I purchased some fashion plates on a whim at the Santa Monica Book Fair.
“Fashion plates?” you are probably thinking to yourself. “Why fashion plates?”
Fashion is one of the relatively unexplored ways in which we can examine the history of American women. Books that deal with the history of American women are one of my specialties, although until now it hasn’t involved looking at what the style of clothing tells us about different periods in history. An examination of styles, fabrics, and marketing all help to reveal interesting information about economics, women’s freedom, modesty (or lack thereof), and society’s mores in a given period of time, in this case the 1920s.
These fashion plates aren’t books, I know, but they are original watercolor illustrations for what appears to be a women’s and children’s apparel catalog. The catalog copy and prices for each outfit that would have appeared with the illustration in the final catalog appears on the verso of each illustration.
Despite some time spent on research, I have been unable to find out the name of the company or the designer of the clothes. The artist signed some of the plates, “T. Garrett”. I can’t find much about him either. Strangely, I was able to determine the art store where the paper came from; it was on Wabash Avenue in Chicago. More research is probably called for. Anybody out there have any good resources for researching fashion plates? The description I’ve written so far follows the pictures, so scroll down below to read what I’ve been able to determine already.
Garrett, T. SIX ORIGINAL WATERCOLOR FASHION PLATES. Circa 1920s.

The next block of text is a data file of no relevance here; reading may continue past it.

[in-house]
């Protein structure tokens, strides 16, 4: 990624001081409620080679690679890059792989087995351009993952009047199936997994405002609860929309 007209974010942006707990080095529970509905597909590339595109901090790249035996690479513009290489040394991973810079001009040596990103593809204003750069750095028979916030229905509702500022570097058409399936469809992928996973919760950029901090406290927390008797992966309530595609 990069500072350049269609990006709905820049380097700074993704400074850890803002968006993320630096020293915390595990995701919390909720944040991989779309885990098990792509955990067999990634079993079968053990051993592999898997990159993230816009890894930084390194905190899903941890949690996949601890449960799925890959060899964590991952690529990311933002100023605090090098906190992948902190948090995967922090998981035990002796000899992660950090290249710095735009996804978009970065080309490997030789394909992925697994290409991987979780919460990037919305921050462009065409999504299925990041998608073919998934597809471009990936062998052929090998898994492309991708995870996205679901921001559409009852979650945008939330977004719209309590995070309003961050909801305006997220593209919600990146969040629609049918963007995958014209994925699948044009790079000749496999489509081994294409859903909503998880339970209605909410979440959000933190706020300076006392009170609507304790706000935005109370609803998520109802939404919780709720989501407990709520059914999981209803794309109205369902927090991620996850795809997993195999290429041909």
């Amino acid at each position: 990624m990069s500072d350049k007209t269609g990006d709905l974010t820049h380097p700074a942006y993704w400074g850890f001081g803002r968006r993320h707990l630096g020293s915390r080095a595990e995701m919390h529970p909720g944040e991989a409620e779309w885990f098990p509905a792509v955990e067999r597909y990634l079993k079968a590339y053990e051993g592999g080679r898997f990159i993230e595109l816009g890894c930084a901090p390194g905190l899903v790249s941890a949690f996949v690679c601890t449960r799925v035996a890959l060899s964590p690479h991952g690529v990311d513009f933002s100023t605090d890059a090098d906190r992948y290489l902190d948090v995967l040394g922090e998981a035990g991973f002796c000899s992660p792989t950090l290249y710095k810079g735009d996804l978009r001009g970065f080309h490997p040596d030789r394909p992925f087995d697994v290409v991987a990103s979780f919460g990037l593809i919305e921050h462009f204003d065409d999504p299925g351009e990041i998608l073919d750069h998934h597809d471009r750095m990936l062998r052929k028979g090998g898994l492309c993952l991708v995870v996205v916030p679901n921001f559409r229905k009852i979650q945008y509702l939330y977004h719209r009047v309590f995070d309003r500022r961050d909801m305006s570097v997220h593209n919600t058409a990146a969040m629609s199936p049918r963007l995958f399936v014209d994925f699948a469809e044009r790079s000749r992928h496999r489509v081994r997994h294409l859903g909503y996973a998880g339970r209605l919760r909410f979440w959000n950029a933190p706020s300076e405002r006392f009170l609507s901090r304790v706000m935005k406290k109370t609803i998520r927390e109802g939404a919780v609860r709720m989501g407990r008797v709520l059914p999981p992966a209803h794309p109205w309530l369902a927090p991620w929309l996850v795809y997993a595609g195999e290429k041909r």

Six original watercolor fashion plates, each approx. 11”x 14” Most signed “T. Garrett”. The designs appear to have been for a catalog of women’s and girls’ fashions, as the catalog copy and prices to accompany the picture are printed on the back of each plate. Each plate features women or girls in colorful dresses, framed in a color-coordinated oval with floral design.
Prior to the 1920s, most fashion design and illustration featured clothing for the upper class. With the advent of mass production, the 1920s were an exciting time in fashion. Until the twenties, high fashion focused only on the rich. But because the straight, tubular construction of the flapper’s dress was less complicated than earlier fashions, women were much more successful at home-dressmaking. It was easier to produce up-to-date plain flapper fashions quickly using flapper fashion dress patterns. Rather than showing what the upper crust wore and the rest of society aspired to, fashion images of the twenties reflect what ordinary women really wore.
This period marked the spread of ready-to-wear fashion. More women were wage earners and did not want to spend time on fittings with a dressmaker. The status symbol aspect of fashion began to lose its importance as class distinctions became blurred. Inexpensive, mass-produced fashion also became available. Ahead of most other countries, America pioneered mass-produced clothing for women.
Additionally, Hollywood began to influence fashion for the masses, as people visited the movies and saw films with the latest fashion looks of the day. Transfixed by the new and the novel in fashion, women immediately desired the very same fashion styles, hair and make up looks as they saw on the silver screen. They believed that if they could look like the twenties movie goddesses, they too might capture some of the same glamour and be swept away by a screen idol of their very own. New dresses, which they often created themselves, were the answer. This was achievable because the styles were straight and simple in line and very easy to make at home and still achieve a good standard.
These fashion plates represent clothes real people wore in the 1920s. After the 1920s, fashion photographs began to replace fashion illustration. These six plates along with their corresponding advertising copy are remarkable examples 1920s fashion, fashion marketing, and the end of an era that required an artist to translate the designer’s vision onto paper. Near fine.
See you on the runway!